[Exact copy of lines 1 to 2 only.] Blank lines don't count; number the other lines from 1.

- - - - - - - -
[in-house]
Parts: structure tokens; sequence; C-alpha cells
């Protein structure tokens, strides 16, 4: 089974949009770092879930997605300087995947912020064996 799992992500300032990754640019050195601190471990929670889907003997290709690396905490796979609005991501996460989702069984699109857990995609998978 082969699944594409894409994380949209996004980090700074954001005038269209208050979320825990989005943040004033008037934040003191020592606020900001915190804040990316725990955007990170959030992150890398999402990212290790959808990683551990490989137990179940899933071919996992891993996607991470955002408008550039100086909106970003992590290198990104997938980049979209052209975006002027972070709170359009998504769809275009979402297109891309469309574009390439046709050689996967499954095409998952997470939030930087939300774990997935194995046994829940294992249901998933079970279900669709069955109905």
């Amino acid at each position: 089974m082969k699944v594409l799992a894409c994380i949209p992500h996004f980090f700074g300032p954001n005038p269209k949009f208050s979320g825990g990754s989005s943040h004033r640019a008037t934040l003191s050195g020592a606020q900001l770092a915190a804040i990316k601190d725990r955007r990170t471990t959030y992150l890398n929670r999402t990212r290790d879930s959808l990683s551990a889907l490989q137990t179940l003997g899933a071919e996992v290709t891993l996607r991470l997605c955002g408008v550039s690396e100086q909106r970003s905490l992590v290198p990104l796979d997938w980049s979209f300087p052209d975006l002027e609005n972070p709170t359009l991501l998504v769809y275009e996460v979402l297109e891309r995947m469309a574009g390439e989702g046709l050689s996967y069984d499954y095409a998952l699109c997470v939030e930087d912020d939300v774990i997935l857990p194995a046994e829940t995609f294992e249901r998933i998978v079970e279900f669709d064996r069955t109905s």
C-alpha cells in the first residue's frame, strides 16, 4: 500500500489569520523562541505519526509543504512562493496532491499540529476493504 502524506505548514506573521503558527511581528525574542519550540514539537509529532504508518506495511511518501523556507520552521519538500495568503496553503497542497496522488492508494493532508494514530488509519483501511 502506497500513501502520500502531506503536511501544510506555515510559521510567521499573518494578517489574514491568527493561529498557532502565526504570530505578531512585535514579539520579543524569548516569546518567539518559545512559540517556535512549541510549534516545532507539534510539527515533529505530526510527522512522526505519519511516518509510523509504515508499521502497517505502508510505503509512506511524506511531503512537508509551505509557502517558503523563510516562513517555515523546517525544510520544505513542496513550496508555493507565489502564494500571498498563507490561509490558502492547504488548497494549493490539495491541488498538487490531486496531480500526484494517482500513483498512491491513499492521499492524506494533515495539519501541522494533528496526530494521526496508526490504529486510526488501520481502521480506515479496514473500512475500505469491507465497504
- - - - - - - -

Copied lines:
[in-house]
Parts: structure tokens; sequence; C-alpha cells